Dress to impress: TMU students are expressing themselves through campus fashion

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By Chloe Bard

For the first time in two years, Toronto Metropolitan University’s (TMU) campus is fully open and packed with students shuffling around to their classes. Now that they’re finally back again, students have the chance to show off their unique styles.

Second-year professional communication student Danika Mikic said she is very excited to be on campus for the first time. She is looking forward to finally showing off the clothes she hasn’t had a chance to wear due to the pandemic.

“When I got new clothes and stuff, it felt so silly to wear them in front of the Zoom class,” she said. 

Being back gives her a chance to bring her outfits out of the closet. “I get to wear all these clothes that I’ve been collecting during COVID.”

“Now everyone’s got their own style, I want to show off my style too”

Mikic said she’s been waiting to show off the outfit she was wearing at the time of her interview with The Eyeopener. Her outfit consisted of low-waisted jeans she thrifted, paired with a white t-shirt and matching white sneakers. She dressed up the outfit with layered gold jewellery and a blue two-tone tote bag to carry her school supplies. 

When asked about the bag’s functionality, Mikic laughs and shakes her head. “Yeah, no, it’s been killing me. So I definitely will be switching to a backpack,” she said. “But on my lighter, fun study days, I will totally bring the tote bag.”

Spotted on campus was another tote bag carrier, Kiera Gray, a second-year creative industries student. 

She described her colour palette as including a lot of earth tones, evident by the linen skirt she was wearing with a funky brown and green mesh top. 

Gray cited Pinterest as her main source of fashion inspiration.

“Mainly I use Pinterest when I’m trying to pick out an outfit in the morning and I’ve lost inspiration with the clothes that I have in my closet,” she said. “I’ll go through [Pinterest] and get some inspiration from other people. ”

Seeing other students’ styles on campus has also given Gray inspiration. “I’ve been noticing a lot of Y2K style,” she said. “Lots of big pants, then they pair it with the small top. I think it looks really cool.”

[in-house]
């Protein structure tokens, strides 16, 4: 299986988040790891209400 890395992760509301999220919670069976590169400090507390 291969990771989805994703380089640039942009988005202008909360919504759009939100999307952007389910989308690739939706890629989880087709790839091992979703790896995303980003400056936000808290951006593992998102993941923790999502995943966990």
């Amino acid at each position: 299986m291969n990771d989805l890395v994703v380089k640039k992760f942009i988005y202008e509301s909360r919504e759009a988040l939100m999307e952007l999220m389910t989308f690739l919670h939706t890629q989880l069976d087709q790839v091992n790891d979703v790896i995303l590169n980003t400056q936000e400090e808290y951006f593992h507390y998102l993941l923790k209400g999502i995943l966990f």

Second-year professional communication student Sofia Stadler also gets her fashion inspiration from social media. She named TikTok as her number one source, getting outfit ideas from what others are wearing on the platform. Stadler also credited TikTok as her influence to start making her own clothes.

“TikTok definitely inspires me to make my own clothes because I see so many people being creative on there,” she explained. 

For Stadler, fashion is a way to express themselves and push the social constructs of gender. 

Stadler described using fashion as a way to express how they feel about their identity. “When I step out into the world, I can really just think about what I’m feeling that day, in terms of whether I’m wanting to dress more feminine or more masculine.”

Nathan Ferracuti, a second-year professional communication student, also uses clothes as a way to express himself. He explained that an essential part of his style is thrifted and vintage pieces. 

 “Thrifting just offers a unique aspect to fashion that you can’t really get when you’re shopping with mainstream stores,” said Ferracuti. “It just allows you to build identity from finding clothes in a personal way.”

Ferracuti’s outfit consisted of entirely second-hand pieces, from their white teddy bear graphic tee to their green cargo pants. 

He hopes to acquire more denim this fall, inspired by campus streetwear. “One thing that I’m really liking right now is jean jackets. I’ve seen them all over downtown and on campus.”

“I get to wear all these clothes that I’ve been collecting during COVID”

Second-year English student Mackenzie Walsh said she has also been a fan of the influx of denim this fall. She recalls seeing so many baggy jeans she was inspired to go to her local Value Village and find her own. 

“I have a Value Village near my apartment that I’ve shopped at a lot and [I’ve] got a lot of good jeans there.”

Walsh has been looking forward to in-person classes and a chance to wear something other than her pyjamas she favoured during virtual learning. “Now everyone’s got their own style, I want to show off my style too,” she said. 

The return to campus has many students looking forward to using their style to showcase their identities. 

“I love seeing people not be scared to wear what they want and seeing so many different styles,” said Mikic. “It’s super refreshing and nice.”

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